Spontaneous, solvent-free entrapment of siRNA within lipid nanoparticles†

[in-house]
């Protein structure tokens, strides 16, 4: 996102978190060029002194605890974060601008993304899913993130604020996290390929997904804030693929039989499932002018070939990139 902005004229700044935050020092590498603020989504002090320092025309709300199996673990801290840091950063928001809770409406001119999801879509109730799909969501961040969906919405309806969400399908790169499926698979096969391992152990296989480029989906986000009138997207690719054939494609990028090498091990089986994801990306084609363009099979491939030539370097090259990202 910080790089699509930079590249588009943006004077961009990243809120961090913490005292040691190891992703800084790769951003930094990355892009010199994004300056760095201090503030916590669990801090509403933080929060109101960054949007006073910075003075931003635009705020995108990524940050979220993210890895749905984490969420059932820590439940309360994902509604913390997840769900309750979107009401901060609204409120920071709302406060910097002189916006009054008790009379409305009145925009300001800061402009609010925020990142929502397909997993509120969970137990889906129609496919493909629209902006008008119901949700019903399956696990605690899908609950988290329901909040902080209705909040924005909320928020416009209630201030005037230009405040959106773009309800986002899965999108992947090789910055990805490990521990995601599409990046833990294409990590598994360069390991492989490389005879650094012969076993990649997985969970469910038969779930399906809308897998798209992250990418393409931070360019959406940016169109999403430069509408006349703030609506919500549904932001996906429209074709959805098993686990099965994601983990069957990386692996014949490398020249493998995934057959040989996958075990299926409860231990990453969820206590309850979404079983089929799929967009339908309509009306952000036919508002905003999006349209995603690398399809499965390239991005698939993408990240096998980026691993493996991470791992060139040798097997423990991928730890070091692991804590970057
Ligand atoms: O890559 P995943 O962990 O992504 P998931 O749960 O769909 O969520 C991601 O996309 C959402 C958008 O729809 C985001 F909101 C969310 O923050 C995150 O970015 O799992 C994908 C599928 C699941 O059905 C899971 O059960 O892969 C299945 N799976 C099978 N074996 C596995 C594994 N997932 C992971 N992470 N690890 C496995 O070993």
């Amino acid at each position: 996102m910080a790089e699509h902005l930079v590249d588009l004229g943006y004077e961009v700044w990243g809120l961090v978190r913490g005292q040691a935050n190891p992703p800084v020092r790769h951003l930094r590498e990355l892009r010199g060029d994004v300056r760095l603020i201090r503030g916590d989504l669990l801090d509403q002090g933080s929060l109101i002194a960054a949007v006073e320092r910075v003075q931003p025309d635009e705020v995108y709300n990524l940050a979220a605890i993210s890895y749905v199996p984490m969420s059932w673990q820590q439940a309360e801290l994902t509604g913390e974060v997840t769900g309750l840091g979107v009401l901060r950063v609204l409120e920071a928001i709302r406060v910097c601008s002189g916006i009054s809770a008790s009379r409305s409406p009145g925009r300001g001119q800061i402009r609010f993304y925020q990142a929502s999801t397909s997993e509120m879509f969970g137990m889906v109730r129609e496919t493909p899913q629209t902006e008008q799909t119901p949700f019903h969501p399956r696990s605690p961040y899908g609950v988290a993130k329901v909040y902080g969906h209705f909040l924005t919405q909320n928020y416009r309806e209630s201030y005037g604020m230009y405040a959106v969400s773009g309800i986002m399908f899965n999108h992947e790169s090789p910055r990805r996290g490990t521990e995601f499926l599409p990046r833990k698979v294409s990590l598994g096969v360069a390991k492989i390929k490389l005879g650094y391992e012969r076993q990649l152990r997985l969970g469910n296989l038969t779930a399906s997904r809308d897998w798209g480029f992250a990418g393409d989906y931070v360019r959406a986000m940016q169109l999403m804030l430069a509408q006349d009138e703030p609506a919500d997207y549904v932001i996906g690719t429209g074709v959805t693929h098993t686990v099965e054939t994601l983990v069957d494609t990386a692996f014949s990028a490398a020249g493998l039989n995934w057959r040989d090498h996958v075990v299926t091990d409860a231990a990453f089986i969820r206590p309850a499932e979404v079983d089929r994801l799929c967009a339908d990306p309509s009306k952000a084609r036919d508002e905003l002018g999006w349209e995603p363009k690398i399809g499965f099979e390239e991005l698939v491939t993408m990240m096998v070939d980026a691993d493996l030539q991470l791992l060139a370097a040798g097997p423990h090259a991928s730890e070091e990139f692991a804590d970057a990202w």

Lipid nanoparticle (LNP) formulations of nucleic acid are leading vaccine candidates for COVID-19, and enabled the first approved RNAi therapeutic, Onpattro. LNPs are composed of ionizable cationic lipids, phosphatidylcholine, cholesterol, and polyethylene glycol (PEG)-lipids, and are produced using rapid-mixing techniques. These procedures involve dissolution of the lipid components in an organic phase and the nucleic acid in an acidic aqueous buffer (pH 4). These solutions are then combined using a continuous mixing device such as a T-mixer or microfluidic device. In this mixing step, particle formation and nucleic acid entrapment occur. Previous work from our group has shown that, in the absence of nucleic acid, the particles formed at pH 4 are vesicular in structure, a portion of these particles are converted to electron-dense structures in the presence of nucleic acid, and the proportion of electron-dense structures increases with nucleic acid content. What remained unclear from previous work was the mechanism by which vesicles form electron-dense structures. In this study, we use cryogenic transmission electron microscopy and dynamic light scattering to show that efficient siRNA entrapment occurs in the absence of ethanol (contrary to the established paradigm), and suggest that nucleic acid entrapment occurs through inversion of preformed vesicles. We also leverage this phenomenon to show that specialized mixers are not required for siRNA entrapment, and that preformed particles at pH 4 can be used for in vitro transfection.